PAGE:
A bulk carrier ship has deliberately dumped about 1,000 tonnes of oil into the sea off the coast of the Solomon Islands, government authorities have alleged.
The Panama-flagged MV Quebec, which was in the Solomons carrying a logging shipment for a Chinese company, is accused of discharging heavy fuel oil into Graciosa Bay in Temotu province in late January.
The premier of Temotu, Clay Forau, said he believed ships regularly deliberately polluted Solomons Islands waters.
“Its obvious these ships go around breaking our laws on sea pollution all the time,” Forau told the Guardian. “The only difference is they got caught this time.”
Forau said the provincial government was working on two cases, including a seven-year-old shipwreck, the MV Tremax, which foundered in waters just outside the government’s headquarters at Lata, and is still leaking oil.
“We want it removed immediately, the owners of the ship should be held responsible,” he said.
The director of the Solomon Island Maritime Authority, Thierry Nervale, told state media an initial assessment of the MV Quebec spill indicated about 1,000 tonnes of heavy fuel oil had been discharged, and that the government would pursue legal action against the vessel’s owners.
“For us, it is clear that this is deliberate pollution of our seas. It’s not accidental,” Nervale said.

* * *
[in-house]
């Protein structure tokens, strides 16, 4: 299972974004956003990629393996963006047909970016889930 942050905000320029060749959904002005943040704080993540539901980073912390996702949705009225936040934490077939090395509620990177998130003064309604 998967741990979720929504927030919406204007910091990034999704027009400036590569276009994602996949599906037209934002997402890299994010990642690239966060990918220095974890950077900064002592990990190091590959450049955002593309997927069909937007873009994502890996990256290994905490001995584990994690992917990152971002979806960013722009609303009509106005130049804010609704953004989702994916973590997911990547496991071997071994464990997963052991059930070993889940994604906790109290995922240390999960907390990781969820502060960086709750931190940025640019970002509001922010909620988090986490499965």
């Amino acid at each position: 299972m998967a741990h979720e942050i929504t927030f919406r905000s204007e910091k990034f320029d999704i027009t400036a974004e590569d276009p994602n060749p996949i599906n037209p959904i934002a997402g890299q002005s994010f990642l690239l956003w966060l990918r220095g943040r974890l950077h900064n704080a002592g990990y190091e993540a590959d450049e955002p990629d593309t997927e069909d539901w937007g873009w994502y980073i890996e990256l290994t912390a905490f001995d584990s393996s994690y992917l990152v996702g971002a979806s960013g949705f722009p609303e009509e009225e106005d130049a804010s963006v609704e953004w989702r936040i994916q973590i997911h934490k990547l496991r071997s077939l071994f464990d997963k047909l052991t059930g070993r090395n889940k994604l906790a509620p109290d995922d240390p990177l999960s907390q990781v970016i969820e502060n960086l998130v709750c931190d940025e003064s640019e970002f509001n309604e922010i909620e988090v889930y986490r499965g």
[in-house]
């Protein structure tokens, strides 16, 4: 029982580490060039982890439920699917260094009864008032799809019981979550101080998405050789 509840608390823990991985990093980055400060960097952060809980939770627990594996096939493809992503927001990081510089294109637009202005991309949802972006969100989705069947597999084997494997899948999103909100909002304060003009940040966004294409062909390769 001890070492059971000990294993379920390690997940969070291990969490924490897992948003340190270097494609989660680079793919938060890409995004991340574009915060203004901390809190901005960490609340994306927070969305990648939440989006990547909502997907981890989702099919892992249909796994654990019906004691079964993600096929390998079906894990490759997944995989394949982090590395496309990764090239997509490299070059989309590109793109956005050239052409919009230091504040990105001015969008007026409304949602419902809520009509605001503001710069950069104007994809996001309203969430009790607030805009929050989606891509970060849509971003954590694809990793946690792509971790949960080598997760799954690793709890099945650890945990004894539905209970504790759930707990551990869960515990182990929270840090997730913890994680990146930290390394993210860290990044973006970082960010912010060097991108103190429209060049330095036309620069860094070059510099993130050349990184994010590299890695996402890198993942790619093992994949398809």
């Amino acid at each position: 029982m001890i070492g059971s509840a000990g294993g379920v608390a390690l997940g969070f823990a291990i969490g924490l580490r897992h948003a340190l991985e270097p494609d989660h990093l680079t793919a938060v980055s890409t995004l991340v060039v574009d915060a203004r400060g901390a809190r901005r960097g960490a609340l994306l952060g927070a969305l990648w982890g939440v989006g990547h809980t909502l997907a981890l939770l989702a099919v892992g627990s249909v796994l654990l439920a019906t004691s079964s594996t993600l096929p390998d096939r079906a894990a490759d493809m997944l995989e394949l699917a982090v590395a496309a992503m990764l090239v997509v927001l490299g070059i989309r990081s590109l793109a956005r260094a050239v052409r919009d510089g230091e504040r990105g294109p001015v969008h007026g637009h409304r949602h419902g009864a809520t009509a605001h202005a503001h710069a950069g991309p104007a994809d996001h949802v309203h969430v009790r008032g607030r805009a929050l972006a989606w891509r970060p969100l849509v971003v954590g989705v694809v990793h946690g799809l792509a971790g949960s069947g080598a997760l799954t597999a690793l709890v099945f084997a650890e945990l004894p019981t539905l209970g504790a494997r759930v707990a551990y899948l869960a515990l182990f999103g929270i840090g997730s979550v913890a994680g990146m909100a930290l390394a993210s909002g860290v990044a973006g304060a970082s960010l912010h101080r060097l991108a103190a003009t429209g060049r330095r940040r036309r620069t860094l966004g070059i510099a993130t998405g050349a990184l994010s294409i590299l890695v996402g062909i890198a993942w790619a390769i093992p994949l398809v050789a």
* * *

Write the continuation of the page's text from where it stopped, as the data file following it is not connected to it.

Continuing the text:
He said the master of the ship would be charged according to Solomon Islands law.
Laid down in 1991 in Japan, the Quebec has undergone a number of name changes during a 30-year career. Publicly available shipping data lists its current operator as Greatsources Shipping in Hong Kong. The Guardian has sought comment from the company.
Nervale said the oil spill had been contained to within one kilometre, but had polluted the beach, and maritime officials were beginning the clean-up.
Comparisons have already been drawn with a 2019 disaster, when the bulk carrier MV Solomon Trader, ran aground off Rennell island – part of which is a Unesco world heritage site – spilling oil onto an ecologically sensitive reef.
“In the national plan we have three levels of pollution, the oil spill disaster in Rennell [island in February 2019] is … at level three and the MV Quebec oil spill is confirmed to be at level two. This allows us to manage it internally, we don’t need assistance from the region or the international community,” he said.